Fitness enthusiasts talk a lot about aerobic and anaerobic exercise, and everyone else wants to know what’s the difference and which one is better. It's kind of like asking if using a home rowing machine is better than a home elliptical machine. Essentially, these two are types of exercises meant to train the cardiovascular system and burn calories. What separates them is the intensity and the corresponding physiological effects. Your body responds differently to varying exercise intensity.
What is aerobic exercise?
On face value, aerobic exercise is a moderate-pace exercise, and as its name implies, it relies solely on the aerobic metabolic pathway for energy. That means it just requires the metabolic process that relies on the presence of enough oxygen. The aerobic energy-generating mechanism sustains most of our daily activities and sustains moderate levels of physical activity (e.g. walking, jogging, or cycling). At moderate pace, the lungs and heart are able to pump enough oxygen for the muscles.
However, the ability of the aerobic metabolic mechanism to generate energy reaches a ceiling. As you increase the intensity of an exercise, say you shift from jogging to running, your body responds by increasing your breathing and heart rate to compensate for more massive demands for oxygen and fuel (glucose). At a certain point, even such compensation falls short of the demand. This is evident when you exert more effort, for instance, when you break into a sprint. Your muscles will have to rely on another type of mechanism for energy.
What is anaerobic exercise?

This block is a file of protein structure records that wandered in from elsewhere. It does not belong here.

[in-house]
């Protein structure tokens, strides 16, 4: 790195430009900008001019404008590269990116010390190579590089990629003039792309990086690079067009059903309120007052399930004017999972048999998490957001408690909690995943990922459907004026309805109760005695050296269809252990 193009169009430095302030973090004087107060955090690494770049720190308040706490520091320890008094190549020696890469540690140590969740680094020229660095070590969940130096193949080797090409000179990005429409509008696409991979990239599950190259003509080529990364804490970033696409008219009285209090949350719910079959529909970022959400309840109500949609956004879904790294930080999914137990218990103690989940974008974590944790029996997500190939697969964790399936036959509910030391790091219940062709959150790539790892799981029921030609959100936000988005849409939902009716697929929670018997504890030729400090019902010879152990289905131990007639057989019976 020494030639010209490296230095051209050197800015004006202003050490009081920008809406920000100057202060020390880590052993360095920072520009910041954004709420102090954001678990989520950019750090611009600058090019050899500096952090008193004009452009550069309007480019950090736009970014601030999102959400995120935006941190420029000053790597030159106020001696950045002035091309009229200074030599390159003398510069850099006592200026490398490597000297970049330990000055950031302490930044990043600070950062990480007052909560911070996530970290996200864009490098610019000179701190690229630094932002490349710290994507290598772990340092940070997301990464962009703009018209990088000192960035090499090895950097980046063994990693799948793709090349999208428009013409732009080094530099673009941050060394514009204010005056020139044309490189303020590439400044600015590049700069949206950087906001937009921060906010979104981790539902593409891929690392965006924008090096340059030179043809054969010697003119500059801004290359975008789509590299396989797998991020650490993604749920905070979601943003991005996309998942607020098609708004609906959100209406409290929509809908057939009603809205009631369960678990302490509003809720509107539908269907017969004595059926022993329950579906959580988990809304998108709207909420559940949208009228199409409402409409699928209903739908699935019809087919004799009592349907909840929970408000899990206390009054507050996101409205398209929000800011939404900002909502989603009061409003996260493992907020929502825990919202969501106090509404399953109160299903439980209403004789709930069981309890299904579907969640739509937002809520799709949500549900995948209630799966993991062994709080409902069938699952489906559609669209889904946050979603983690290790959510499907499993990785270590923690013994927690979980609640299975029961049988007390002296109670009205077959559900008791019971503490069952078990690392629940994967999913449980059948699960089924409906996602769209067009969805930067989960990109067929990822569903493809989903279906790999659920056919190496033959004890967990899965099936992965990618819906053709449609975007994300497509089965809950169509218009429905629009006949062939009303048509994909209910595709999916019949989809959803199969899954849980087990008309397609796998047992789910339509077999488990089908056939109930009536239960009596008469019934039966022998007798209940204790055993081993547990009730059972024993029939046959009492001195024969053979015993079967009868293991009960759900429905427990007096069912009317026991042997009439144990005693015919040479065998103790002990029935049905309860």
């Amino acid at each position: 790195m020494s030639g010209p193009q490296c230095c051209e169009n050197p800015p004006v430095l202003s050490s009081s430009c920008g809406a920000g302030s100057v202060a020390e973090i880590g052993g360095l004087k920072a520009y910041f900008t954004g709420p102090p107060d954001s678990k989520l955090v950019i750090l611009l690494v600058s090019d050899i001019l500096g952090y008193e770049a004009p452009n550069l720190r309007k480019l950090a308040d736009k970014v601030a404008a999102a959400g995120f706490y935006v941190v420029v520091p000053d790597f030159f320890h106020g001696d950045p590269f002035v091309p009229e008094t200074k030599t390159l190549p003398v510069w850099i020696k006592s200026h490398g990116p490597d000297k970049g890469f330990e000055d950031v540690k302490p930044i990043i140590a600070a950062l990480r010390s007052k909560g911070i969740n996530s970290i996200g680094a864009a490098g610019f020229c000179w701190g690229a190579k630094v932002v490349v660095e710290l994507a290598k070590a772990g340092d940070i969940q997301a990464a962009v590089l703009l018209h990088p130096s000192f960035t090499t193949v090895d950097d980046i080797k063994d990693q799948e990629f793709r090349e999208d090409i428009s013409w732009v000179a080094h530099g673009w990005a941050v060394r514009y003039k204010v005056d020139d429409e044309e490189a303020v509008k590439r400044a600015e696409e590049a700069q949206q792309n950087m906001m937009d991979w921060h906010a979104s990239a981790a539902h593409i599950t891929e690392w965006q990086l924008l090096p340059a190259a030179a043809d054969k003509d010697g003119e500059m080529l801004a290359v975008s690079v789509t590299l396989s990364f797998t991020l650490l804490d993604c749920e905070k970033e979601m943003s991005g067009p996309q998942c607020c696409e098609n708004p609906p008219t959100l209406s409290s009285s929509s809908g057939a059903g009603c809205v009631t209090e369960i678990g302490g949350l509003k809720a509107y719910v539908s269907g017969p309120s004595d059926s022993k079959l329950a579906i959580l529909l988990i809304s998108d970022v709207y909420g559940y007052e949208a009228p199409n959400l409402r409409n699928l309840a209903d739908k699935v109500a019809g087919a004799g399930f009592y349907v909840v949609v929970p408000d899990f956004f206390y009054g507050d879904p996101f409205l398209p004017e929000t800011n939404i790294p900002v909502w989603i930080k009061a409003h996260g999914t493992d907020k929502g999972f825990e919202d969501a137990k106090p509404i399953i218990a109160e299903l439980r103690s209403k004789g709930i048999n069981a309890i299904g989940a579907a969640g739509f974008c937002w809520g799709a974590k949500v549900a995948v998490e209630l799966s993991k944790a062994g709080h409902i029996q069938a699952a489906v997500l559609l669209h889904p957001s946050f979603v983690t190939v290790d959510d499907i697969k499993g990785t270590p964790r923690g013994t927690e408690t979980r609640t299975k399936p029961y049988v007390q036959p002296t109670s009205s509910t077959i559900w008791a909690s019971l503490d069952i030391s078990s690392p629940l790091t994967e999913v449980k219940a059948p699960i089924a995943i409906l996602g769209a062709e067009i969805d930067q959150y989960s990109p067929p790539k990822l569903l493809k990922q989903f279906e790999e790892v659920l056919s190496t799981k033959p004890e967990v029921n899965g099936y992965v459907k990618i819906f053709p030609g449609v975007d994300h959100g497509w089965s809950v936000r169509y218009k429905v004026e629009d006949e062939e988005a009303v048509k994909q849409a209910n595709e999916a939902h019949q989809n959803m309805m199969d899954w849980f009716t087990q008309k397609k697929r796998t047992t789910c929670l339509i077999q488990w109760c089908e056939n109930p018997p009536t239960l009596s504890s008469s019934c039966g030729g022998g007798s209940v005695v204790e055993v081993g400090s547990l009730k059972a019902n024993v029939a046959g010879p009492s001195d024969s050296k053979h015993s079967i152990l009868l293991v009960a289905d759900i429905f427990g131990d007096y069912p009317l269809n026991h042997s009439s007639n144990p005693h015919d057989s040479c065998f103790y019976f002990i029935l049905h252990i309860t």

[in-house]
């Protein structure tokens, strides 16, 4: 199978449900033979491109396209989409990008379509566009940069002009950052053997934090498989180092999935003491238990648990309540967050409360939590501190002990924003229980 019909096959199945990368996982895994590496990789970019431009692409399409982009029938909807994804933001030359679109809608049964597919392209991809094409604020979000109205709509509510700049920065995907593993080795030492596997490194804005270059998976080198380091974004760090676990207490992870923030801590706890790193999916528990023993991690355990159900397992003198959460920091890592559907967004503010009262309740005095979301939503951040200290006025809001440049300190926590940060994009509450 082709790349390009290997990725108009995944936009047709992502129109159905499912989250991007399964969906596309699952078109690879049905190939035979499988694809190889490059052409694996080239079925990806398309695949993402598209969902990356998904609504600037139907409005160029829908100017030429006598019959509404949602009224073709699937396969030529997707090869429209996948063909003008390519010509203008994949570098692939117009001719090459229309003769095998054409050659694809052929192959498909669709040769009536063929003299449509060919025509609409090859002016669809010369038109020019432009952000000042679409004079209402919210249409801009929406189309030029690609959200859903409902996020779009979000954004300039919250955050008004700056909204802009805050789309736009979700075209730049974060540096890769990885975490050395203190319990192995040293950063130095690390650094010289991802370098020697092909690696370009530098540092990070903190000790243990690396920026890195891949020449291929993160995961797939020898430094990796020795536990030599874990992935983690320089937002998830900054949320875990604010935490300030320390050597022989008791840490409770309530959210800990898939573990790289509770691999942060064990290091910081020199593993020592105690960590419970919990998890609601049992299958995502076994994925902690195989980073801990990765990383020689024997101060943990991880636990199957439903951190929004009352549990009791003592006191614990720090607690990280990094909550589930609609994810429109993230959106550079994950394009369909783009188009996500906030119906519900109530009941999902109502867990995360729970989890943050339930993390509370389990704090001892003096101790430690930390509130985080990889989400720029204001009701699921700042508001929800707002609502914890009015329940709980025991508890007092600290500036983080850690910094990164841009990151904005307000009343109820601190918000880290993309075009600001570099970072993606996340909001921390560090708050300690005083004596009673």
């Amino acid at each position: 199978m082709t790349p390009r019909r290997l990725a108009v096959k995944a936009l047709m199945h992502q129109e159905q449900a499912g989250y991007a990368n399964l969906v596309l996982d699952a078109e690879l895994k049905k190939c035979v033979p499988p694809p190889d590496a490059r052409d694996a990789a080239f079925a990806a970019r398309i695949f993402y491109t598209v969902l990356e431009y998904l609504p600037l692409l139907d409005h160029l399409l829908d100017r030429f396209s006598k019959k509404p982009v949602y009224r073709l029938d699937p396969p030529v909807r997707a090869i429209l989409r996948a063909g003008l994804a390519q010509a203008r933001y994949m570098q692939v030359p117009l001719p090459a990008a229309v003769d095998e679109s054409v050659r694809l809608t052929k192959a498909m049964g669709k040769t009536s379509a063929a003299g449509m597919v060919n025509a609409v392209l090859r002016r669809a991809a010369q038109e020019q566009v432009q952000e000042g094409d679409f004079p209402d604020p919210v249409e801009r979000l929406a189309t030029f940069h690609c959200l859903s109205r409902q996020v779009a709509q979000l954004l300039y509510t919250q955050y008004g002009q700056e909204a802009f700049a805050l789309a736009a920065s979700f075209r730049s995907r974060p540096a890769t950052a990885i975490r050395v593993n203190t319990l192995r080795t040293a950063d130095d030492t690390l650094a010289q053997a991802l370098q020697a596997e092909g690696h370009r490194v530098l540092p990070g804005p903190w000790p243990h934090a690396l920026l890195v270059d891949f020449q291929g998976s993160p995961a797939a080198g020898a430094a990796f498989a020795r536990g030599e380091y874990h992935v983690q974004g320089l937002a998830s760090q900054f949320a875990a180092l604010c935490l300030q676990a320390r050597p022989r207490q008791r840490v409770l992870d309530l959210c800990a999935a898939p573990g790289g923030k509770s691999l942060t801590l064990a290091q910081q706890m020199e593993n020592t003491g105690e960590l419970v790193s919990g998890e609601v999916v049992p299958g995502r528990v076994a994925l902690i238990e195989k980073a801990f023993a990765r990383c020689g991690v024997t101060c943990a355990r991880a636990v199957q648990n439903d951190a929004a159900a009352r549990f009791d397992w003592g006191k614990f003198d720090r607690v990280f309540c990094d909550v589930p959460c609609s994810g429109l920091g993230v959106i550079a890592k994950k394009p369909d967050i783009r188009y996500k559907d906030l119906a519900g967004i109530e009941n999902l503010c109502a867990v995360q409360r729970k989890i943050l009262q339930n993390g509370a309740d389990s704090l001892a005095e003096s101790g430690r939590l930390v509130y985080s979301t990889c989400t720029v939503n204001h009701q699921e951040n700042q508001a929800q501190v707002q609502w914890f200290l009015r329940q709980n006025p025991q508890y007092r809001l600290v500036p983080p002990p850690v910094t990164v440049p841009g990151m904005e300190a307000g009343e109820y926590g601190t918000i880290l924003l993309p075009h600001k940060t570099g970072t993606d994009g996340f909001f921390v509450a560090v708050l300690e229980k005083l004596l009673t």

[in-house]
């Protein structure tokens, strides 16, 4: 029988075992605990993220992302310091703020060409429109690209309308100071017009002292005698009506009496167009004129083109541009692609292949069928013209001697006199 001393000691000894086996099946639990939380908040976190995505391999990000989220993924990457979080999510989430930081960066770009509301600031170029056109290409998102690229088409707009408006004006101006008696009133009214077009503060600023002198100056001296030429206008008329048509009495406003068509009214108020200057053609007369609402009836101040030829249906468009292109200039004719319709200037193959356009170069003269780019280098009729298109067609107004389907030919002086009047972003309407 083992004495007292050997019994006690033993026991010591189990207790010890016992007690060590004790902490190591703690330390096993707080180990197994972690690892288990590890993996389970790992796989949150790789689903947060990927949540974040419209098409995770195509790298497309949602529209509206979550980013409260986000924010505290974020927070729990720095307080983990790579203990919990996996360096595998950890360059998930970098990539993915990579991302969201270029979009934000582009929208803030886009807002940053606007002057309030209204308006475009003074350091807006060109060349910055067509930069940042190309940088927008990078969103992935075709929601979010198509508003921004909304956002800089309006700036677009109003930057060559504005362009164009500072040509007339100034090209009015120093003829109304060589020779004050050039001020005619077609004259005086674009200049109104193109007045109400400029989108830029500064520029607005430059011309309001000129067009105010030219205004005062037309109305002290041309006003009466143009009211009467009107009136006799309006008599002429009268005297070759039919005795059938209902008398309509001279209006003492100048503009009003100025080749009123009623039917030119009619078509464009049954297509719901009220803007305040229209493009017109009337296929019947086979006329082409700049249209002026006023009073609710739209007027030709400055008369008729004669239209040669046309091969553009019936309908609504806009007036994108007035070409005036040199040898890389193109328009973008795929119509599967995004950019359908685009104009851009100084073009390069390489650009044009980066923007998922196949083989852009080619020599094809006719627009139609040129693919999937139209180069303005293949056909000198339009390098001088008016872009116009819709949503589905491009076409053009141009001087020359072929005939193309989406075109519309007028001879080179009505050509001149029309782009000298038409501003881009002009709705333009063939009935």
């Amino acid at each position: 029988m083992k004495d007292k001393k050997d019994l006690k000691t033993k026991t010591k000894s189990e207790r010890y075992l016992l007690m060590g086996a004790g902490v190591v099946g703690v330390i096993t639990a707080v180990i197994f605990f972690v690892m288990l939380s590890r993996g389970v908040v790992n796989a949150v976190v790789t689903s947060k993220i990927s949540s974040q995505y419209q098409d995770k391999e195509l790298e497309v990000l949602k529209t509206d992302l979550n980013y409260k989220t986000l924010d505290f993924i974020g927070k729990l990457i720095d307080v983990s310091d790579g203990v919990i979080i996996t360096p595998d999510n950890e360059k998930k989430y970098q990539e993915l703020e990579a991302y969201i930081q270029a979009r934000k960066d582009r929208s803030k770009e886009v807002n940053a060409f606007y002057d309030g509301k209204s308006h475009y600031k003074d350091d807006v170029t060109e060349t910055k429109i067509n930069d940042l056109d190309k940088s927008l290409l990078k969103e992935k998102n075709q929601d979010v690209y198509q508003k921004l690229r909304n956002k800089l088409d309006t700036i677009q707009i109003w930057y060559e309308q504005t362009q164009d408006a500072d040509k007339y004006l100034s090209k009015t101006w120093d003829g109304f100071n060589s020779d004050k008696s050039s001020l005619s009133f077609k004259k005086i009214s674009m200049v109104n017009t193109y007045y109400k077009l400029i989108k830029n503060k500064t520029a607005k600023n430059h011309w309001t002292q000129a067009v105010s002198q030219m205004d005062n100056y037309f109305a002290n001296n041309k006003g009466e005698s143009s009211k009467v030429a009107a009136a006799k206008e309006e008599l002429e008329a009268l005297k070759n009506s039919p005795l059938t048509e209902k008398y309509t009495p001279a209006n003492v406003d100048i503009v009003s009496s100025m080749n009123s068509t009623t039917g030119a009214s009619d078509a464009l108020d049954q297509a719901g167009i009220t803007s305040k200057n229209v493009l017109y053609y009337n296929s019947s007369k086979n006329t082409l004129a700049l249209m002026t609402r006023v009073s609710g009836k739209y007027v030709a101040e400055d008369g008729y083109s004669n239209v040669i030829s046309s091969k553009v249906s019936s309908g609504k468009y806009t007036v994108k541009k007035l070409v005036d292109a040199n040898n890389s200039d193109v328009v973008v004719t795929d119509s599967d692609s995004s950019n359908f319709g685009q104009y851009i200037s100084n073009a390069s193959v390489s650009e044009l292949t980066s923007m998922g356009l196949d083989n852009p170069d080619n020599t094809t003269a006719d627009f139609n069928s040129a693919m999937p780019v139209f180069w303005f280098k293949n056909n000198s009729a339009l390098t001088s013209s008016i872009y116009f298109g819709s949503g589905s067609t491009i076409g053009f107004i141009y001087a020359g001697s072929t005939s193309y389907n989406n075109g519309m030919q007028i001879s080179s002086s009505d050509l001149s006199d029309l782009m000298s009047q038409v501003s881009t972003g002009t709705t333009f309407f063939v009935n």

When working at extreme intensity, your body’s fuel and oxygen demands exceed what aerobic energy generating mechanisms can supply. To compensate for additional energy requirements, your body, your muscles in particular, resort to anaerobic metabolism. Any type of exercise intense enough to prompt the body to switch to anaerobic metabolism is considered anaerobic exercise. In fact, aerobic exercise done intense enough can become anaerobic exercise.
You don’t realize anaerobic mechanisms happening, but you recognize the effect--muscle fatigue. Muscles cannot sustain anaerobic (high intensity) exercise too long because lactic acid builds up fast as a result of rapid breakdown of glucose. Lactic acid retards muscle function and should be cleared by the body before muscle function resumes to previous level. The accumulation of lactic acid adds to the soreness you feel after an intense exercise. Note that the intense exercise itself tears muscle fibers, causing the feeling of soreness as well.
So which is better?
One isn’t necessarily better than the other. Aerobic and anaerobic exercise both have their own uses. Some people are better off doing aerobic exercises, while others should try anaerobic exercises.
Beginners and those recovering from injury should be on aerobic exercise, because it is less demanding and puts less stress on muscles, tendons, and joints. Aerobic exercise has its place in fitness, especially in cardiovascular training. However, your body adapts to this type of training and soon it becomes less effective for weight loss, supposing you’re doing it to burn fat.
This is why advanced fitness enthusiasts add anaerobic exercise to their programs. High intensity interval training, circuit training, and weight training are examples of exercises that require anaerobic energy generation. They are more effective at burning fat, building muscle, building more robust cardiovascular system, and improving your overall fitness. However, they are quite physically demanding and must be performed properly to avoid injuries.